Would you change your wheelchair for the exoskeleton?
The exoskeleton I used was only a prototype. New, improved versions will come. But in the future, yes, I think I would switch to an exoskeleton. The equipment isn’t uncomfortable. You don’t feel any electric shock.

You’re a para-athlete. Do you think you’ll be at the Olympics in Rio de Janeiro in 2016?
I’m a wheelchair racer. I train every week. But I still don’t have a sponsor. The equipment is expensive, and the subsidy I get every month is unfortunately not enough to cover all the expenses.


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Society

A Mother In Spain Denied Child Custody Because She Lives In Rural Area

A court in Spain usurps custody of the one-year-old boy living with his mother in the "deep" part of the Galicia region, forced to instead live with his father in the southern city of Marbella, which the judge says is "cosmopolitan" with good schools and medical care. Women's rights groups have taken up the mother's case.

A child in Galician countryside

Laure Gautherin

A Spanish court has ordered the withdrawal of a mother's custody of her one-year-old boy because she is living in the countryside in northwestern Spain, where the judge says the child won't have "opportunities for the proper development of his personality."

The case, reported Monday in La Voz de Galicia, has sparked outrage from a women's rights association but has also set off reactions from politicians of different stripes across the province of Galicia, defending the values of rural life.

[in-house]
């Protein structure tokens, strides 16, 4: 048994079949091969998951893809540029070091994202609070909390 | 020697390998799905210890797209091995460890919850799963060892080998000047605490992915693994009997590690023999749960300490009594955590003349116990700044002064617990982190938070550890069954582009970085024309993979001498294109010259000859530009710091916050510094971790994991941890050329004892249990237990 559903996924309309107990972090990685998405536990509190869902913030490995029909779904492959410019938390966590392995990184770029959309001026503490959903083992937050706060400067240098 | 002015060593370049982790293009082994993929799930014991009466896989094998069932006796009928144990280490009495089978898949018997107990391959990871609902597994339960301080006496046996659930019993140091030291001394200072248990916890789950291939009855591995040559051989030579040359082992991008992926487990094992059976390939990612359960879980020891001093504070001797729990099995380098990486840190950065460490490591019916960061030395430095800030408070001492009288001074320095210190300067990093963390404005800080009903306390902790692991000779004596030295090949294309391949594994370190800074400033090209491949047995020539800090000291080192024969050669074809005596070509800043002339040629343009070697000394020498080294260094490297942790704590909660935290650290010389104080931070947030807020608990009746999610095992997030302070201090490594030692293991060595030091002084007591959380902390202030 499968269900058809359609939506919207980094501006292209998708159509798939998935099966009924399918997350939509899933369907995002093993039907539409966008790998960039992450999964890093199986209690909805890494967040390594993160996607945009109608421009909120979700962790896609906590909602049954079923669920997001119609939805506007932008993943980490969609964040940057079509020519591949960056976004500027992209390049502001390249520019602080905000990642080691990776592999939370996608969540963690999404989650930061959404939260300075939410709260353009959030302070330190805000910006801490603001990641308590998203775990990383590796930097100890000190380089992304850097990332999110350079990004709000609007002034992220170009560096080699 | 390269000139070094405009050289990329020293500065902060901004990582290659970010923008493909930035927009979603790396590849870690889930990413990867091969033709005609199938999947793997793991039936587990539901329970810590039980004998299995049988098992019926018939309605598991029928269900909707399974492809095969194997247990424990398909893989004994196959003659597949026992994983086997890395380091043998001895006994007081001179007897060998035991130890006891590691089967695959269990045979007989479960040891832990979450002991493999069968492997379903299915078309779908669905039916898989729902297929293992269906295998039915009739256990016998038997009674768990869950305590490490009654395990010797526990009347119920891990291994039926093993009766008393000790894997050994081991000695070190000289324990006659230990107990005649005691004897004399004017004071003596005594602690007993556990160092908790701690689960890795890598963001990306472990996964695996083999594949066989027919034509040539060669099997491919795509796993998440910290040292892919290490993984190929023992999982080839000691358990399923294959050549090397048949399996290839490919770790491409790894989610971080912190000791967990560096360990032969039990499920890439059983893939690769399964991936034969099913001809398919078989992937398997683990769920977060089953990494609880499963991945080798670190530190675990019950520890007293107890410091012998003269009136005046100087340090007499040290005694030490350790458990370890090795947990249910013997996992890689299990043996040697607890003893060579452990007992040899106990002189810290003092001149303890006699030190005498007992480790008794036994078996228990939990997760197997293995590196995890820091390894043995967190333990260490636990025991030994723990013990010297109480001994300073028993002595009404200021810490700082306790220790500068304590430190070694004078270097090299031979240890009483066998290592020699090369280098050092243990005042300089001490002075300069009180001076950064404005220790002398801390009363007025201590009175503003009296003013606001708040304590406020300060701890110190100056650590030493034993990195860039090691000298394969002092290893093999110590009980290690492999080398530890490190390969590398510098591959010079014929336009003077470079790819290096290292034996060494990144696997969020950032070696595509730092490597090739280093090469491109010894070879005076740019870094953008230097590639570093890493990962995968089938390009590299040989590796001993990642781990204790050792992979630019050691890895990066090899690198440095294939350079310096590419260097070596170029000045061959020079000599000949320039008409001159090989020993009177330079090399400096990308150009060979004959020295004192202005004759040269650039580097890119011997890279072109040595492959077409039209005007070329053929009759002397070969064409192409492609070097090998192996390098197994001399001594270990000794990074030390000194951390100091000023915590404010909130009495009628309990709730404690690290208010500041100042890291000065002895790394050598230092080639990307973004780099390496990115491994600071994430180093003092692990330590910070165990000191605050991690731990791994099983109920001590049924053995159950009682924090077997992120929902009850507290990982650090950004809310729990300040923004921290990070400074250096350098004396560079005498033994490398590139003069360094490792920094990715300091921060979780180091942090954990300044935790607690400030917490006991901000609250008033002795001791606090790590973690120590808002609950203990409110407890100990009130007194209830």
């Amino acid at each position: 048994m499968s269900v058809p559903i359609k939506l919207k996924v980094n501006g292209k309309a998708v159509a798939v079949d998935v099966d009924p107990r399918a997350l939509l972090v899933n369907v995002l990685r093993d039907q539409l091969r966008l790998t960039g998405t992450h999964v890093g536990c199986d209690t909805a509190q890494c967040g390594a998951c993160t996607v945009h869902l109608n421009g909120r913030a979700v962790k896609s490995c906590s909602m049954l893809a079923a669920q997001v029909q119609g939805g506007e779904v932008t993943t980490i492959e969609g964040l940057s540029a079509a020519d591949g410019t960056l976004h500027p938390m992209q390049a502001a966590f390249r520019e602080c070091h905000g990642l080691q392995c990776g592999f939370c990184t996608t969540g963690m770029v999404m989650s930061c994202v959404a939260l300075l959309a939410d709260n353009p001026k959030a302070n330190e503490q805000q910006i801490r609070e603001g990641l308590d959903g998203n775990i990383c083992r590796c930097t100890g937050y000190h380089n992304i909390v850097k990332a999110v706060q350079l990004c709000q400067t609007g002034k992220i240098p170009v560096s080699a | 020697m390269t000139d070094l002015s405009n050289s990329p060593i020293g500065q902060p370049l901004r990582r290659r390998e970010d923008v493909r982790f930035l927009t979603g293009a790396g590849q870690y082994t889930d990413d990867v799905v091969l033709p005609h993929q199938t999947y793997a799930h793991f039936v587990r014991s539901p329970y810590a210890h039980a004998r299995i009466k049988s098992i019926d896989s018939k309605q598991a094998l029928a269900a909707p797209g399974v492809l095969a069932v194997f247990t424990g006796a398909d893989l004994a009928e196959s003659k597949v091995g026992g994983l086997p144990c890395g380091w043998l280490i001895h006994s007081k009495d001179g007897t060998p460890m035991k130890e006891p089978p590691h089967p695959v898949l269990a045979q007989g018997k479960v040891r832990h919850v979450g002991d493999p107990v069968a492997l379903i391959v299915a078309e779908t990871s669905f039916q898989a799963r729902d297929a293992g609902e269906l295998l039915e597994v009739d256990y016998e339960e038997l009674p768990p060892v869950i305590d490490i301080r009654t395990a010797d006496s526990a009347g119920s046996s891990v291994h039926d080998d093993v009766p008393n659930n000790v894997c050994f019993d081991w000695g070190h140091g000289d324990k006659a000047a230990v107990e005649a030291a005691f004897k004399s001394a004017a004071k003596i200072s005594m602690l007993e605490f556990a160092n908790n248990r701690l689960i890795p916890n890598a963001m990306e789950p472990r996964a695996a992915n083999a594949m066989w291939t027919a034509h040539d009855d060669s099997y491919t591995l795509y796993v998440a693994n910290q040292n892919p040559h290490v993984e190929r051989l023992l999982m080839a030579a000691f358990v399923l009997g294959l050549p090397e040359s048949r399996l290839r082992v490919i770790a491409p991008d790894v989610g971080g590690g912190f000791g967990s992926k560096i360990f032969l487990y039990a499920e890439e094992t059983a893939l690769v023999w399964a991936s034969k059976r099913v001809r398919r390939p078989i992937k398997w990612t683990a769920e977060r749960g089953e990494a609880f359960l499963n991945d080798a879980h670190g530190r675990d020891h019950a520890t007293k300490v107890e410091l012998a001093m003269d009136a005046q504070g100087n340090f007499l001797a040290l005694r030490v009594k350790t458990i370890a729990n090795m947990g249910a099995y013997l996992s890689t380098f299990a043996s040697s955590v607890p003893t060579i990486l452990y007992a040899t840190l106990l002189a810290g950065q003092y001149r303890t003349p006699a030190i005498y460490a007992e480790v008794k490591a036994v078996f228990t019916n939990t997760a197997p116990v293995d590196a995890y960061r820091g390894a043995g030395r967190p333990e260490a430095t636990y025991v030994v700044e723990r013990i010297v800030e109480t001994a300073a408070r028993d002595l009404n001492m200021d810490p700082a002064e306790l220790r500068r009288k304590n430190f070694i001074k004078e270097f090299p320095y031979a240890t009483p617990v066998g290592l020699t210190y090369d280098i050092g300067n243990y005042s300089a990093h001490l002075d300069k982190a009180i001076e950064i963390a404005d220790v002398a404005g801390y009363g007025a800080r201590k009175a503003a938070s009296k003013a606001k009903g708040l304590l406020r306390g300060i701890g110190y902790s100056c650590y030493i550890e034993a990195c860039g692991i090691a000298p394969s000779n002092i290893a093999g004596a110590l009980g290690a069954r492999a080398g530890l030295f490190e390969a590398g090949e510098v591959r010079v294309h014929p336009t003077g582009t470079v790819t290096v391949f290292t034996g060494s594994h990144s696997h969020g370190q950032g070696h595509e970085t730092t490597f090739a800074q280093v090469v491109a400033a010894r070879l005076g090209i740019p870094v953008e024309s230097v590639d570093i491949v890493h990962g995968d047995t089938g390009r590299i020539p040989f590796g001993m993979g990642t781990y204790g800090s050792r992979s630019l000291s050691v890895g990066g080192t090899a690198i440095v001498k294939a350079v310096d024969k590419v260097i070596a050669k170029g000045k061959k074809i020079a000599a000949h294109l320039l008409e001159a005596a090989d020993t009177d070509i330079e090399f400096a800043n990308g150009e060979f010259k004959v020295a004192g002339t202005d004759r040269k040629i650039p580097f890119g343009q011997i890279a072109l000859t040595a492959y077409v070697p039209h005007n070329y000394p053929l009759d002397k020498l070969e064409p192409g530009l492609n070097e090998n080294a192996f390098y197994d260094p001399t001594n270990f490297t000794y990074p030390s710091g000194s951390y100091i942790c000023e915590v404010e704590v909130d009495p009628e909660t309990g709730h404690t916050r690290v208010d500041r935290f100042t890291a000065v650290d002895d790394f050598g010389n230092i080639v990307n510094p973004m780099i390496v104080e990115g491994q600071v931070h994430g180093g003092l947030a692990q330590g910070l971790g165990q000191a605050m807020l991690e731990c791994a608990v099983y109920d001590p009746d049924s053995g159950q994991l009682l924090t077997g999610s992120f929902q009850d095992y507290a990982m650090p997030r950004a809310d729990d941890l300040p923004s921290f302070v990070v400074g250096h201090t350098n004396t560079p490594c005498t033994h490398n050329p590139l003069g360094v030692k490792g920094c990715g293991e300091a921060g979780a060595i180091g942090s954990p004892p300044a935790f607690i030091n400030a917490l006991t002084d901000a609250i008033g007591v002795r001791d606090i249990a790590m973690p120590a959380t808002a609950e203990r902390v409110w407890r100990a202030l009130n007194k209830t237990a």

Judge María Belén Ureña Carazo, of the family court of Marbella, a city on the southern coast of 141,000 people, has ordered the toddler to stay with father who lives in the city rather than with his mother because she was living in "deep Galicia" where the child would lack opportunities to "grow up in a happy environment."

Front page of La Voz de Galicia - October 25, 2021

Front page of La Voz de Galicia - Monday 25 October, 2021

La Voz de Galicia

Better in a "cosmopolitan" city?


The judge said Marbella, where the father lives, was a "cosmopolitan city" with "a good hospital" as well as "all kinds of schools" and thus provided a better environment for the child to thrive.

The mother has submitted a formal complaint to the General Council of the Judiciary that the family court magistrate had acted with "absolute contempt," her lawyer told La Voz de Galicia.

The mother quickly accumulated support from local politicians and civic organizations. The Clara Campoamor association described the judge's arguments as offensive, intolerable and typical of "an ignorant person who has not traveled much."

The Xunta de Galicia, the regional government, has addressed the case, saying that any place in Galicia meets the conditions to educate a minor. The Socialist party politician Pablo Arangüena tweeted that "it would not hurt part of the judiciary to spend a summer in Galicia."